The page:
Reaching Agreements • How do agents reaching agreements when they are self interested? • In an extreme case (zero sum encounter) no agreement is possible — but in most scenarios, there is potential for mutually beneficial agreement on matters of common interest • The capabilities of negotiation and argumentation are central to the ability of an agent to reach such agreements EEL 5708

Mechanisms, Protocols, and Strategies • Negotiation is governed by a particular mechanism, or protocol

Mechanisms, Protocols, and Strategies • Negotiation is governed by a particular mechanism, or protocol • The mechanism defines the “rules of encounter” between agents • Mechanism design is designing mechanisms so that they have certain desirable properties • Given a particular protocol, how can a particular strategy be designed that individual agents can use? EEL 5708

Mechanism Design • Desirable properties of mechanisms: – – – – Convergence/guaranteed success Maximizing

Mechanism Design • Desirable properties of mechanisms: – – – – Convergence/guaranteed success Maximizing social welfare Pareto efficiency Individual rationality Stability Simplicity Distribution EEL 5708

Auctions • An auction takes place between an agent known as the auctioneer and

Auctions • An auction takes place between an agent known as the auctioneer and a collection of agents known as the bidders • The goal of the auction is for the auctioneer to allocate the good to one of the bidders • In most settings the auctioneer desires to maximize the price; bidders desire to minimize price EEL 5708

Auction Parameters • Goods can have – private value – public/common value – correlated

Auction Parameters • Goods can have – private value – public/common value – correlated value • Winner determination may be – first price – second price • Bids may be – open cry – sealed bid • Bidding may be – one shot – ascending – descending EEL 5708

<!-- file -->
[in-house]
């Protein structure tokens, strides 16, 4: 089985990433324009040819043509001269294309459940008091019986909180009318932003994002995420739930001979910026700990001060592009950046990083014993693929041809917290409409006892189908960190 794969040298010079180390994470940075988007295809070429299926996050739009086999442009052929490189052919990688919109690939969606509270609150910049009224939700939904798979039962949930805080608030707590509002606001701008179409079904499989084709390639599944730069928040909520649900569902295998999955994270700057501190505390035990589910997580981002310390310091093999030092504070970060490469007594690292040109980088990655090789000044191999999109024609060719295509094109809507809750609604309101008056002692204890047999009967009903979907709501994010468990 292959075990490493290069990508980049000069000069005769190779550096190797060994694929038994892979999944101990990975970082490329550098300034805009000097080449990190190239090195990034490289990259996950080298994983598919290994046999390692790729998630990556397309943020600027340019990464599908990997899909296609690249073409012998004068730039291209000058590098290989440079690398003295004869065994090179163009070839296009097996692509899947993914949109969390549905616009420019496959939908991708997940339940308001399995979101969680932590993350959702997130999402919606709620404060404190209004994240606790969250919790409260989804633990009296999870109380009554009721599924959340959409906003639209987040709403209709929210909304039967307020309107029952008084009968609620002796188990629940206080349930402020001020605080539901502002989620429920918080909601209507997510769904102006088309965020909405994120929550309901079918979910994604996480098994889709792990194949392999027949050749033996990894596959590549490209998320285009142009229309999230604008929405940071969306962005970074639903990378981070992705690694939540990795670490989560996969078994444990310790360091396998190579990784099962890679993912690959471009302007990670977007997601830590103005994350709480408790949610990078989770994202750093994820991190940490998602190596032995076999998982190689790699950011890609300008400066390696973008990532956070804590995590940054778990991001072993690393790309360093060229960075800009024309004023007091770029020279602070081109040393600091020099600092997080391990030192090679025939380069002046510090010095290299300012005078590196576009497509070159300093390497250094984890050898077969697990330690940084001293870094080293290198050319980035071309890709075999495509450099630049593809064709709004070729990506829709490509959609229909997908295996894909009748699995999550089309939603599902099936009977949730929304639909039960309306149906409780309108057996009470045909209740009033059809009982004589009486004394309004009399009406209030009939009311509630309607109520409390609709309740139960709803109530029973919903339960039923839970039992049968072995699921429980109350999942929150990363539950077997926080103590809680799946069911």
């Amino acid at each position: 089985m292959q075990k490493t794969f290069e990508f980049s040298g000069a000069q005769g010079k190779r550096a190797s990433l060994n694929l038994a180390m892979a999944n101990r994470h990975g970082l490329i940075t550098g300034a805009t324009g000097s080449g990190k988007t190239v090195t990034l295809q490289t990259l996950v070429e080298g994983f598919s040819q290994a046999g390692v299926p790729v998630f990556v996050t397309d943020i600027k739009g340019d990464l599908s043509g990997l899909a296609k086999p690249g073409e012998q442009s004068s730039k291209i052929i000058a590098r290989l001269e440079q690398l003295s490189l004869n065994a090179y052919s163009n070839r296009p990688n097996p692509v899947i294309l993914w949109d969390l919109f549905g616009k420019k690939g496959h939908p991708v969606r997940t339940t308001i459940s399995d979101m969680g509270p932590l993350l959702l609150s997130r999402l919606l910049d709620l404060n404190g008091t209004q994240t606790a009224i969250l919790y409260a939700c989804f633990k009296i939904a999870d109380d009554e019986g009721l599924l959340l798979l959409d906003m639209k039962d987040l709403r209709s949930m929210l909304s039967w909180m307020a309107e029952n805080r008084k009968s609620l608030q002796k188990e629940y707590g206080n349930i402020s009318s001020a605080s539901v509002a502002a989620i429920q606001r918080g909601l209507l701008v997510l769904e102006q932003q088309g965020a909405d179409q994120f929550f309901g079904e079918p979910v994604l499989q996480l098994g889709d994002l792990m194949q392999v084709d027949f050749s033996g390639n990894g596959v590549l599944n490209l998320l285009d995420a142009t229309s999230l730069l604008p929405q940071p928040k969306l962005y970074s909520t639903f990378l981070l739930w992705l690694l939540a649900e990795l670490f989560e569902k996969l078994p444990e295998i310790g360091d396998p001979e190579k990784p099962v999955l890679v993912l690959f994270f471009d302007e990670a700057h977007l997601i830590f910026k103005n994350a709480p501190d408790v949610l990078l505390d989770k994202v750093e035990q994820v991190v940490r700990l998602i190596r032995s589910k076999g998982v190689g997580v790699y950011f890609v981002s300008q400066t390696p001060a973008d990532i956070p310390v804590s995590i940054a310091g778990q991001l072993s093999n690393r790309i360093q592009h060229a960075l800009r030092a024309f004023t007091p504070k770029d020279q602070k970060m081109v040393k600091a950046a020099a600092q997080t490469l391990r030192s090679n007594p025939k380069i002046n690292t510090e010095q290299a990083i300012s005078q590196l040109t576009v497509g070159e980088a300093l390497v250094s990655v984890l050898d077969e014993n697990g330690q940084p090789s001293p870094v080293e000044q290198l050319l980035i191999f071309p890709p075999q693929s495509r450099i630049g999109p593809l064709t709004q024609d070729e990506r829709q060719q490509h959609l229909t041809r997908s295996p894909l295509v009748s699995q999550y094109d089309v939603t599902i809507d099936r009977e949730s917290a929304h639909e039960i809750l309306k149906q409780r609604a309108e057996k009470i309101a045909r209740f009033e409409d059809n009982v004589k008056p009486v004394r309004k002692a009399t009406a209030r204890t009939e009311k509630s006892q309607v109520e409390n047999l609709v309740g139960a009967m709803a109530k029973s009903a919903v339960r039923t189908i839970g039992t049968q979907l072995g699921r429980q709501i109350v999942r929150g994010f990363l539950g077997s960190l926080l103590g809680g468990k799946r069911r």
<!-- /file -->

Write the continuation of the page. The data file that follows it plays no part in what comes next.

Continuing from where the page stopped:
English Auctions • Most commonly known type of auction: – first price – open

English Auctions • Most commonly known type of auction: – first price – open cry – ascending • Dominant strategy is for agent to successively bid a small amount more than the current highest bid until it reaches their valuation, then withdraw • Susceptible to: – winner’s curse – shills EEL 5708

Dutch Auctions • Dutch auctions are examples of open-cry descending auctions: – auctioneer starts

Dutch Auctions • Dutch auctions are examples of open-cry descending auctions: – auctioneer starts by offering good at artificially high value – auctioneer lowers offer price until some agent makes a bid equal to the current offer price – the good is then allocated to the agent that made the offer EEL 5708

First-Price Sealed-Bid Auctions • First-price sealed-bid auctions are one-shot auctions: – – there is

First-Price Sealed-Bid Auctions • First-price sealed-bid auctions are one-shot auctions: – – there is a single round bidders submit a sealed bid for the good is allocated to agent that made highest bid winner pays price of highest bid • Best strategy is to bid less than true valuation EEL 5708

Vickrey Auctions • Vickrey auctions are: – second-price – sealed-bid • Good is awarded

Vickrey Auctions • Vickrey auctions are: – second-price – sealed-bid • Good is awarded to the agent that made the highest bid; at the price of the second highest bid • Bidding to your true valuation is dominant strategy in Vickrey auctions • Vickrey auctions susceptible to antisocial behavior EEL 5708

Lies and Collusion • The various auction protocols are susceptible to lying on the

Lies and Collusion • The various auction protocols are susceptible to lying on the part of the auctioneer, and collusion among bidders, to varying degrees • All four auctions (English, Dutch, First-Price Sealed Bid, Vickrey) can be manipulated by bidder collusion • A dishonest auctioneer can exploit the Vickrey auction by lying about the 2 nd-highest bid • Shills can be introduced to inflate bidding prices in English auctions EEL 5708

Negotiation • Auctions are only concerned with the allocation of goods: richer techniques for

Negotiation • Auctions are only concerned with the allocation of goods: richer techniques for reaching agreements are required • Negotiation is the process of reaching agreements on matters of common interest • Any negotiation setting will have four components: – – A negotiation set: possible proposals that agents can make A protocol Strategies, one for each agent, which are private A rule that determines when a deal has been struck and what the agreement deal is • Negotiation usually proceeds in a series of rounds, with every agent making a proposal at every round EEL 5708

Negotiation in Task-Oriented Imagine that you have three Domains children, each of whom needs